Nexium, Prilosec and Prevacid Complications
Nexium, Prilosec, and other proton pump inhibitors (PPIs), all popular medications used to treat heartburn and other similar disorders, are linked to an increase in kidney failure. According to a complaint filed in February 2016 in the US District Court for the Southern District of Illinois, the manufacturers of these medications allegedly knew of the risk of kidney failure and failed to warn the public. The plaintiff in that case claims he used both name brand drugs from May 2007 to June 2016, before being diagnosed with acute kidney injury in March 2016. In June 2016 he was diagnosed with acute kidney failure.
Studies have shown a link between PPIs and kidney health problems. One independent study published in April 2015 in the medical journal CMAJ Open stated there is a three times higher likelihood PPI medication users will develop kidney inflammation, and a two and a half times higher risk they will develop acute kidney injury.
A study published in 2016 showed an increased risk of as much as 50 percent for PPI users, and in April 2016, researchers with the Department of Veterans Affairs found users of Nexium and Prilosec are 96 percent more likely to develop renal failure and 28 percent more likely to develop chronic kidney disease after using the drugs for five years or more.
We believe it’s important for consumers to understand the risks they face every day from medical devices, and prescription and OTC medications. We want to share the most up-to-date information available to help you make informed healthcare decisions.
Nexium, marketed as an updated alternative to Prilosec, works by reducing excess stomach acid. For most users, it is an effective tool for managing heartburn and other related gastrointestinal conditions. Unfortunately, there is also evidence use of Nexium increases the risk for chronic kidney disease (CKD).
Chronic kidney disease occurs when damage is done over time to the kidneys, leaving them unable to perform as they should. Reduced kidney function allows toxins to build up in the bloodstream because it is not properly filtered through the kidneys and pushed out through urination.
A recent study published in the Journal of the American Medication Association (JAMA) showed a 20 to 50 percent increase in incidences of kidney disease in patients using Nexium and other PPIs. The study reviewed the medical records of more than 10,000 PPI users over the course of 13 years. Long-term users showed the greatest risk for developing chronic kidney disease.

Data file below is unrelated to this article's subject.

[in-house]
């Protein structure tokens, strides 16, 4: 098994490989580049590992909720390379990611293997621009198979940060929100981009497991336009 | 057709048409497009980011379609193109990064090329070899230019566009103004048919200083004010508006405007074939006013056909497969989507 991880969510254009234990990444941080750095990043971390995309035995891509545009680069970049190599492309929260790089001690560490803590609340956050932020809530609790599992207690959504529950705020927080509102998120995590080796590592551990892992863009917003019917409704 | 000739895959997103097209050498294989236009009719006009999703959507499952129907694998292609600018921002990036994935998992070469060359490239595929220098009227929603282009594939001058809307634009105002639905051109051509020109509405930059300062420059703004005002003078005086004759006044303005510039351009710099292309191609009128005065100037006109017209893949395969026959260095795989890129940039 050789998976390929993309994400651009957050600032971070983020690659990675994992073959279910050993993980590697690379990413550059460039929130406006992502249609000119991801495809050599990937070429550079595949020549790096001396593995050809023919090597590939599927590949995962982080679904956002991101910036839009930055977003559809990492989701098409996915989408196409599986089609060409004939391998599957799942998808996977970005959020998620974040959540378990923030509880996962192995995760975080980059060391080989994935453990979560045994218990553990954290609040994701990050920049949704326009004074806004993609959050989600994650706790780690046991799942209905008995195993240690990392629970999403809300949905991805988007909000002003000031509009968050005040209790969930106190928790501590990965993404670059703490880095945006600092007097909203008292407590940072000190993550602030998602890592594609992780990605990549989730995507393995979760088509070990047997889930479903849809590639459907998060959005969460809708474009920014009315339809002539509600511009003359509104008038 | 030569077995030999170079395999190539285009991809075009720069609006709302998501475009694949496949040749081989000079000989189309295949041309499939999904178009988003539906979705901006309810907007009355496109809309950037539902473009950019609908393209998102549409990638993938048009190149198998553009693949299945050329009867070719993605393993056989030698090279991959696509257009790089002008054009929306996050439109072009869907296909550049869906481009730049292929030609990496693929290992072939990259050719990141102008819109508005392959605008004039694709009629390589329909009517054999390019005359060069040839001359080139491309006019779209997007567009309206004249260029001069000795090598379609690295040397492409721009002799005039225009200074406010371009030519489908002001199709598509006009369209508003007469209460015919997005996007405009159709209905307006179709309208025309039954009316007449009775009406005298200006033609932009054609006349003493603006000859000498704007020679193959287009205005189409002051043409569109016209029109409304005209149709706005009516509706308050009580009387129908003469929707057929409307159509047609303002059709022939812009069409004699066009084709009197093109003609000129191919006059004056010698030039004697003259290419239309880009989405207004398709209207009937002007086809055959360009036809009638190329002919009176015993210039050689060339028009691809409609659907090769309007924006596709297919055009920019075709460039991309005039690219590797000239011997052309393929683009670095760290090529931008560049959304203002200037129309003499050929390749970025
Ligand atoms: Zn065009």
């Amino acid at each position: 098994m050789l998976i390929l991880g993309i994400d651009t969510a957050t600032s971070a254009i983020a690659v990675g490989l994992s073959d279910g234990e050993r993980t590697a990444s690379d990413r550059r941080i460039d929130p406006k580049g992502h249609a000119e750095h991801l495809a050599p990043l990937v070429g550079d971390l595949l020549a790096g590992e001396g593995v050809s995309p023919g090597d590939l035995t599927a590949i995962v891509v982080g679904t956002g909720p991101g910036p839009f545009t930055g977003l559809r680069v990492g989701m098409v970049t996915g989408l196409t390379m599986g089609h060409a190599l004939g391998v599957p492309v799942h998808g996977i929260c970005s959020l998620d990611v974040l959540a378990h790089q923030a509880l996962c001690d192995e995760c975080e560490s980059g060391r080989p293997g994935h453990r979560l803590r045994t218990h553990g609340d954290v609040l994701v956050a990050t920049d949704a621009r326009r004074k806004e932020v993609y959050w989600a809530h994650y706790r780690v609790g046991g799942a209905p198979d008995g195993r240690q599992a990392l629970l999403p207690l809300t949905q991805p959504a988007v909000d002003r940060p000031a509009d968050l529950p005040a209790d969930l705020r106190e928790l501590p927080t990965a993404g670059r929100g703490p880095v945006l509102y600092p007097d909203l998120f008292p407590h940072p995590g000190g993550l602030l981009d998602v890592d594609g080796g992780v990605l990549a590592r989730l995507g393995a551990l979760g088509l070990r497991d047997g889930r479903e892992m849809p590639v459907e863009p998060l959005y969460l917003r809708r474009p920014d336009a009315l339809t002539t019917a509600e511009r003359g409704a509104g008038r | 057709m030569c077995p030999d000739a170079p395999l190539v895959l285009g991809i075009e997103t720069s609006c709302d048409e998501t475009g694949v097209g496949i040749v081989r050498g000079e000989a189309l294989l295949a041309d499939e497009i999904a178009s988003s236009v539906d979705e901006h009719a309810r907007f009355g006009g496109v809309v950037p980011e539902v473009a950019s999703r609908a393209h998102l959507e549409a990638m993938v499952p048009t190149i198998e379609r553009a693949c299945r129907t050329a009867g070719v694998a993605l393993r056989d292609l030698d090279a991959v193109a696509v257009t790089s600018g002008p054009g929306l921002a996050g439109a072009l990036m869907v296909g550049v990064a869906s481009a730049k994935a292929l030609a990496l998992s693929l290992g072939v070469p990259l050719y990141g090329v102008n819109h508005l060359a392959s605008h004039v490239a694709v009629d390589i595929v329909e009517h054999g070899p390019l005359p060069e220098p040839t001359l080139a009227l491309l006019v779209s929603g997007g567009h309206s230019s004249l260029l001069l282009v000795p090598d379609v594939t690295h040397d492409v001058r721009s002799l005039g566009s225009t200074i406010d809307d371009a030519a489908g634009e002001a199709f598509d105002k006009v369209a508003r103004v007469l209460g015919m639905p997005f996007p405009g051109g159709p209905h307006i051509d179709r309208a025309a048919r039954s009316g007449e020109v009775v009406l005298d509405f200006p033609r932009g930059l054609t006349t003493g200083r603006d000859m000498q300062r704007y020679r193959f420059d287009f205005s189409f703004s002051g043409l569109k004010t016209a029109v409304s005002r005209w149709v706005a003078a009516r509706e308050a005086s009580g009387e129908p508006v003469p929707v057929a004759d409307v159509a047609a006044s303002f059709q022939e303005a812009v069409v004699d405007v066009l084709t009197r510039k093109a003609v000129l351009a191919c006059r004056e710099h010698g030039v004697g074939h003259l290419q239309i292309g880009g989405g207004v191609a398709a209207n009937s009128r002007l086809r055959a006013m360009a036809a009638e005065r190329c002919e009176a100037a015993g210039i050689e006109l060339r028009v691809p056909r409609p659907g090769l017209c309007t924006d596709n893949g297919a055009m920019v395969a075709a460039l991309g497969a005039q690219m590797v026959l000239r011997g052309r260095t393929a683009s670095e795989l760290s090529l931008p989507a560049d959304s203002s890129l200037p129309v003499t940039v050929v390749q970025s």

Previously, PPI use was known to increase the risk for acute kidney events in users with existing kidney damage, but this most recent study showed that risk to be much higher than assumed and also showed there is potential for users of PPIs without existing kidney issues to develop CKD. This means users who assume they are safe and can use PPIs without concern experienced problems as a direct result of their use of the drugs.
Users of Nexium have taken legal action against the drug’s manufacturer, AstraZeneca, including a class action lawsuit that resulted in a $20 million settlement after victims had claimed the company used deceptive marketing practices to promote Nexium.
Prilosec, the original in the class of PPI medications, was approved for market in 1988. When its patent expired, it was re-introduced to the market as Nexium. Like Nexium, it works by blocking proton pumps from releasing acid into the stomach. Prilosec became available for over-the-counter use in 2003 and earned AstraZeneca an estimated $400 million in sales in 2013. It is one of the top five over-the-counter medications on the market today. Prilosec was part of AstraZeneca’s recent $20 million class action settlement.
Prevacid, a PPI medication manufactured by Takeda, was once the second highest selling prescription medication in the United States with annual sales of more than $3 billion. Like Prilosec and Nexium, Prevacid is also now available over-the-counter.
It is believed that many users of these OTC PPI medications are taking the drugs without their doctor’s advice or knowledge, completely unaware of the risk they face for kidney damage. In some cases, these users might not even suffer from the conditions the drugs are intended to treat – they merely experience symptoms of heartburn related to other causes and use the powerful medications unnecessarily.
PPI Side Effects & Lawsuits
Prevacid was also part of the PPI study that showed an increased risk for kidney damage and CKD, even in users that had no previous kidney damage before using the medications. Users of these drugs are taking legal action against PPI manufacturers Takeda and AstraZeneca, seeking compensation for their health issues and need for ongoing medical care due to kidney damage.
If you have experienced chronic kidney disease or suffered injuries from other side effects of Prilosec, Nexium, or Prevacid, you could be eligible for monetary compensation for medical costs, loss of wages, and pain and suffering. Consider having your case evaluated by legal experts.